McGahern – the jacket of the masquerade

Looking at the year that was, at least in literary terms, I come back again –  as we all will, for generations to come – on what was sung, and what was said, and what was suggested, then brought to life, by the late, great John McGahern. 


His is a passing that is not really one to mourn – more a staying that we need to celebrate.  

Vladimir Nabokov once suggested that the function of literary creation was to portray the ordinary bits and pieces of today as they might be reflected in the kindly mirrors of future times – “to find in the objects around us the fragrant tenderness that only posterity will discern and appreciate in the far-off times when every trifle of our plain everyday life will become exquisite and festive in its own right, the times when a man might put on the most ordinary jacket of today will be dressed up for an elegant masquerade”. 

McGahern indeed put on the ordinary jacket of today.  There is a literary sense that his was one of those old schoolmaster tweeds, with worn elbows and a closed buttonhole, the sort of jacket worn by the man leaning up against the closed gate.  And maybe it was this jacket that he wore, but there was much more to its wearing than initially met the eye. McGahern may have been old school, but he was also tampering with the lock whenever he got the chance.

All the time he wore the ordinary tweed he was also wearing the jacket of the future masquerade, which makes him that superb sort of writer who can be in his time and out of it all at once. He had his hands in the pockets of two Irelands, the present and the past. Wisely, he took one step at a time in these two sets of darkness. He was a careful writer, one who knew a muscular word from a flabby one. He crafted his sentences. He waited until they rang out clear, like a tuning fork striking against the chest.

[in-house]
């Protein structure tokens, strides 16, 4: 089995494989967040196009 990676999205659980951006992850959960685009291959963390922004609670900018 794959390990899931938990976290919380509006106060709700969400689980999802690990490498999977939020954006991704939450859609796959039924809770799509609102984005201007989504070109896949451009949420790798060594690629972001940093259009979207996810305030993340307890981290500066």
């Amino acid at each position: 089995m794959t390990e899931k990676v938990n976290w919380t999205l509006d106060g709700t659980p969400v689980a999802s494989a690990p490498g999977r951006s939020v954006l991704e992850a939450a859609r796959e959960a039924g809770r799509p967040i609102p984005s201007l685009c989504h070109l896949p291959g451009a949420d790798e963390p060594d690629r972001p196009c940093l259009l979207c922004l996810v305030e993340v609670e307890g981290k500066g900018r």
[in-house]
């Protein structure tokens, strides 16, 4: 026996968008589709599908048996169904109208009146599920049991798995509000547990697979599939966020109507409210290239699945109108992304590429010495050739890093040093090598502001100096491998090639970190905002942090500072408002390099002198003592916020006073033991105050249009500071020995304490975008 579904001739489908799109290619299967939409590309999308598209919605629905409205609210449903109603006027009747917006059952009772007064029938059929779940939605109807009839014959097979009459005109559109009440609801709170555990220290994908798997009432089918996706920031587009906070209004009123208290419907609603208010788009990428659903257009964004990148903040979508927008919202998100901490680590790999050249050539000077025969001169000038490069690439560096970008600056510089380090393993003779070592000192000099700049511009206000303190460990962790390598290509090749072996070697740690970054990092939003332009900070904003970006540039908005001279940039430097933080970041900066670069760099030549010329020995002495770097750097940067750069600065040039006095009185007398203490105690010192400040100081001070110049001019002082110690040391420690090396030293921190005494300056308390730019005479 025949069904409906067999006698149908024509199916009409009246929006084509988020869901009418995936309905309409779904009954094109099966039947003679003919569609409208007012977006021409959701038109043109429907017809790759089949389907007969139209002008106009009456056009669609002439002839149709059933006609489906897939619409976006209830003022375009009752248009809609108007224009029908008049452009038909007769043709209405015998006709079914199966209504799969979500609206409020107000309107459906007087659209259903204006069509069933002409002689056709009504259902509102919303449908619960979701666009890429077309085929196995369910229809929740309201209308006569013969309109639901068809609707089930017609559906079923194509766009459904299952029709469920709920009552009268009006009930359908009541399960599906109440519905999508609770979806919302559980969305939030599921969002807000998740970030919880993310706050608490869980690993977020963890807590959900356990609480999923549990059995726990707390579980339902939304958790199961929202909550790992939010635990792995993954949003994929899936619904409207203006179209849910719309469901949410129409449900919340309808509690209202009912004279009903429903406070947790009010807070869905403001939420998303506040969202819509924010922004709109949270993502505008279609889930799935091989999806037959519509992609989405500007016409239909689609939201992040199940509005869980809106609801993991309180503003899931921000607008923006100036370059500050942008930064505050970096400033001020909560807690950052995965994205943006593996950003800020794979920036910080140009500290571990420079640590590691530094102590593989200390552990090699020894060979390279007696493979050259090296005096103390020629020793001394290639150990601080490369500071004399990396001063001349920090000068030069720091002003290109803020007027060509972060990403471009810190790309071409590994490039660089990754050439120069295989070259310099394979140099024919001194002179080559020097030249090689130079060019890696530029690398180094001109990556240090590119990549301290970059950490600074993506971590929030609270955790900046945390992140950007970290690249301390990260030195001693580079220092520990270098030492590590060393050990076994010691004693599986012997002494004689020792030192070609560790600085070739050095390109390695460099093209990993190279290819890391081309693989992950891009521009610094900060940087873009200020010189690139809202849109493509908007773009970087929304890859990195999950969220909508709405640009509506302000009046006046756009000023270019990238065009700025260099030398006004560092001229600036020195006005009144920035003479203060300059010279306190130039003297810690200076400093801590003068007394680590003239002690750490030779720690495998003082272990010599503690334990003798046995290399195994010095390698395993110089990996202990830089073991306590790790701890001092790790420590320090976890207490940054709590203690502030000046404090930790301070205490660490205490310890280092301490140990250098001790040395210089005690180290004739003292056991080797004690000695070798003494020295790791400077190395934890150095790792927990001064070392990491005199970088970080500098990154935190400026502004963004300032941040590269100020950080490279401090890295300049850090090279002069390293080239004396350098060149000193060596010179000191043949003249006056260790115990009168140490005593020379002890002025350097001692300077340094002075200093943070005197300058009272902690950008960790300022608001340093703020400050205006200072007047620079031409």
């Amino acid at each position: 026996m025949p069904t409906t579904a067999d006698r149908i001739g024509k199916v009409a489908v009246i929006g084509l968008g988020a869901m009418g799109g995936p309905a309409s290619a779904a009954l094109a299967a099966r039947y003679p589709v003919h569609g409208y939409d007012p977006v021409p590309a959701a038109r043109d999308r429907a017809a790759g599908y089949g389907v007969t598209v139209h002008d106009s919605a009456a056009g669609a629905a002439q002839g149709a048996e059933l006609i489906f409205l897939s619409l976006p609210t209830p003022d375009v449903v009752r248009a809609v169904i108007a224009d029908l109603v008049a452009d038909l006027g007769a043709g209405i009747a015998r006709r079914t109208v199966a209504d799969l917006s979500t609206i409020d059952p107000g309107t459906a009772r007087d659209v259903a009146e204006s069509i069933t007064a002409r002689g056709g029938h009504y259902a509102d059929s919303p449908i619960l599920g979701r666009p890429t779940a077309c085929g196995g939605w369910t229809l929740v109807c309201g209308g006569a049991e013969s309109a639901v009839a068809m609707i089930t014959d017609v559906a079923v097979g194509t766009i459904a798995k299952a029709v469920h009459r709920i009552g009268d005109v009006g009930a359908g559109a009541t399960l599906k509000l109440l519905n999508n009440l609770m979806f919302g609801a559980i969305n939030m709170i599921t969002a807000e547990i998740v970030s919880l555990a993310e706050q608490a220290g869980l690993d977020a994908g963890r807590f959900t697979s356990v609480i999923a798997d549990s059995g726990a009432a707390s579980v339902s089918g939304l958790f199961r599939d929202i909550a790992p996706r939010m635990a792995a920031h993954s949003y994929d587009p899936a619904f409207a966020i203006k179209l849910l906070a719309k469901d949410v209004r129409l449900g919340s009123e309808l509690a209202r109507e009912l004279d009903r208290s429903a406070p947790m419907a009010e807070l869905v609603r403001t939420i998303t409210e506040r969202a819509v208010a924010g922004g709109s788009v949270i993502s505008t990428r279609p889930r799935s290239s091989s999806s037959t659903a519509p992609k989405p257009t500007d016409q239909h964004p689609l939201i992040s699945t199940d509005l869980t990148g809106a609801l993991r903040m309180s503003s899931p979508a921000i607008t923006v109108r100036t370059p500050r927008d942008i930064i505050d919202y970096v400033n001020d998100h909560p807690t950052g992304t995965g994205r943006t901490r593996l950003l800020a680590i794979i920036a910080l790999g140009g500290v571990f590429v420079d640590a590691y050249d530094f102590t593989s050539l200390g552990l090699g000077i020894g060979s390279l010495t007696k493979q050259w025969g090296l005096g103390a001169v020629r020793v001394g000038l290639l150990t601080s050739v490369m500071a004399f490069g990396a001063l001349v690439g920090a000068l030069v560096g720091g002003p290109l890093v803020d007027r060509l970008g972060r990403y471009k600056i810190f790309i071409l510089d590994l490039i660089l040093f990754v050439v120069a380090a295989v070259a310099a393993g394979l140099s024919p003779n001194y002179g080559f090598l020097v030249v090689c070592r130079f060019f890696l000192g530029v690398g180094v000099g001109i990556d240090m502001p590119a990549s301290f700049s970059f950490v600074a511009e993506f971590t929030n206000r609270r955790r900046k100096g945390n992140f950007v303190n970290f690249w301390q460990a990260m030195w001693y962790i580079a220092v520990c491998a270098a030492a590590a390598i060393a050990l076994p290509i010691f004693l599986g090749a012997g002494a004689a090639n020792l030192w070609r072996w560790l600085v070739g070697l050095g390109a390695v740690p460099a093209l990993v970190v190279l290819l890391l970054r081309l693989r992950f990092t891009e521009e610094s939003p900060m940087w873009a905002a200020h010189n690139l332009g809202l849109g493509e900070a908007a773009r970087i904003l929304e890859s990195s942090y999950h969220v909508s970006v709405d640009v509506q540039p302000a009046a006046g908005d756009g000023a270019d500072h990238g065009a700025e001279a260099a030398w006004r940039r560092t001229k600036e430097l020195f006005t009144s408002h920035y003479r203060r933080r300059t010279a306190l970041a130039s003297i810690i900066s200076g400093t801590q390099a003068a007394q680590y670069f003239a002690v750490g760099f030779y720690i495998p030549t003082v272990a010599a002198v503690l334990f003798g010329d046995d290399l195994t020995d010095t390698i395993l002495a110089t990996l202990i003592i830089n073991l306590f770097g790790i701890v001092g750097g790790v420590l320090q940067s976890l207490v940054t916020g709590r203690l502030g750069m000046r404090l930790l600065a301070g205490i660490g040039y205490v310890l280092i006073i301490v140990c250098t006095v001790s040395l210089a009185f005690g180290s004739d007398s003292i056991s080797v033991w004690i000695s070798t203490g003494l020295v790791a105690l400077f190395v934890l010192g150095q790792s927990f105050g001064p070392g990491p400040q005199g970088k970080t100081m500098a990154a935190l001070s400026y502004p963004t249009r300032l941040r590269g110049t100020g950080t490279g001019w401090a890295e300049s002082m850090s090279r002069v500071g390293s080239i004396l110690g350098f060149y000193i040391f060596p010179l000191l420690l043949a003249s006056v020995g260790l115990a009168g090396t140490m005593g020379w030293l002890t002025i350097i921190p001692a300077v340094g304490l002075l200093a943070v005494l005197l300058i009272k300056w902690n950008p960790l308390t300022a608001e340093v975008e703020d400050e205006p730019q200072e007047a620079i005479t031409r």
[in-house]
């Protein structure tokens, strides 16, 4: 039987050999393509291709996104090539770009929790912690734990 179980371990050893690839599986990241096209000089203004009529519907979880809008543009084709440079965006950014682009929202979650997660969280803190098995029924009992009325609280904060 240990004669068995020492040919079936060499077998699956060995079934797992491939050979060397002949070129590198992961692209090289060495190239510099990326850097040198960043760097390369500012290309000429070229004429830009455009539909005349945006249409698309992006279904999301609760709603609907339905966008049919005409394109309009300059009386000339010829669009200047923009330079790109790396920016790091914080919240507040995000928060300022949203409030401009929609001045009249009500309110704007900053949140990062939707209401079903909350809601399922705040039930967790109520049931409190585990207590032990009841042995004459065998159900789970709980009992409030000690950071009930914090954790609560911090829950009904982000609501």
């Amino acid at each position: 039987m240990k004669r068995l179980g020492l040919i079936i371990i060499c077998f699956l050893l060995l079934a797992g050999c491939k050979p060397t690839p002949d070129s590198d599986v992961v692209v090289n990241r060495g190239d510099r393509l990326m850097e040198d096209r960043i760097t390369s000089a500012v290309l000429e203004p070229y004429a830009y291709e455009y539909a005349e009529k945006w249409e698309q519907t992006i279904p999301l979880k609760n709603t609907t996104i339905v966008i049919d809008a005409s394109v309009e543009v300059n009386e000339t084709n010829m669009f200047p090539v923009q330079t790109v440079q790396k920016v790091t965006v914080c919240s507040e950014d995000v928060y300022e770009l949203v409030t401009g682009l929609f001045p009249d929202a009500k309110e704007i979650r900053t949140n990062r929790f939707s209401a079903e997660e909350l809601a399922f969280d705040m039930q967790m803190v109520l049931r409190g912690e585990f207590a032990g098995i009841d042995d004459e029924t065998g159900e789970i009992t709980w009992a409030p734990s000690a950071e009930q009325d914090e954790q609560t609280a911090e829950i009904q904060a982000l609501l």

It would be a terrible thing to make McGahern into the quintessential Irishman, the grand old man of literature in the tilted hat rounding the distant hedgerows, because he was far from that. There is a certain danger that a whiff of turfsmoke is already blowing over his work, as if he were that man you saw as a child, leaning against the bicycle, forever in a postcard Ireland. Critics have rushed to establish him as the only true rural voice of his generation – which is a bag of horse manure, since McGahern himself knew that he would take his place alongside a lengthy list of geniuses – but what it also does is that it makes a safe icon of him.

McGahern was different. He didn't want to smash the icons, but he certainly scratched a good deal of their paint off. He threw open the windows of whatever word he chose.  He bucked the trends. He got kicked around by church, state, chimney. He left Ireland, like so many of his generation did. He dealt with the censorship in a dignified and understated way.  He didn't make a big fuss. He let his stories do the thinking. He made use of what others found useless. He told the tale that others found embarrassing, or avuncular, or irretrievable. He was a scholar of what it meant to lose things. So he recreated these things so they could be found in years to come. And he lasted the course.

Along with a significant but under-recognised group of writers – Ben Kiely, Anthony Cronin and Aidan Higgins being just three among them – he brought a freshness and energy to the Irish story that countless younger writers have benefited from.

“The world is all there is,” he once wrote. “We go back into the meaning we came from.”

And the meaning he comes from is simply the way his books operate in the world.  He had many millions of friends in the sense that his readers were his friends. He enabled his books to be owned by others. He allowed space for interpretation. He refused to cudgel anyone with the mythical blackthorn stick that so many reviewers, particularly in England, have wanted to give him. This is the great dignity of story-telling. It allows the listener to tell the story some other day, in some other place. It is the freshest difference that the novelist or the poet or the playwright can make. It allows for stories to move on. It, in fact, allows them to live.

McGahern died in late March.  So be it: we wept and mourned.  That's the nature of things. Let's face it, death is the world's oldest and most common complaint. It's life that's the tough thing to get your heart around. McGahern did that. So do his books. Beannacht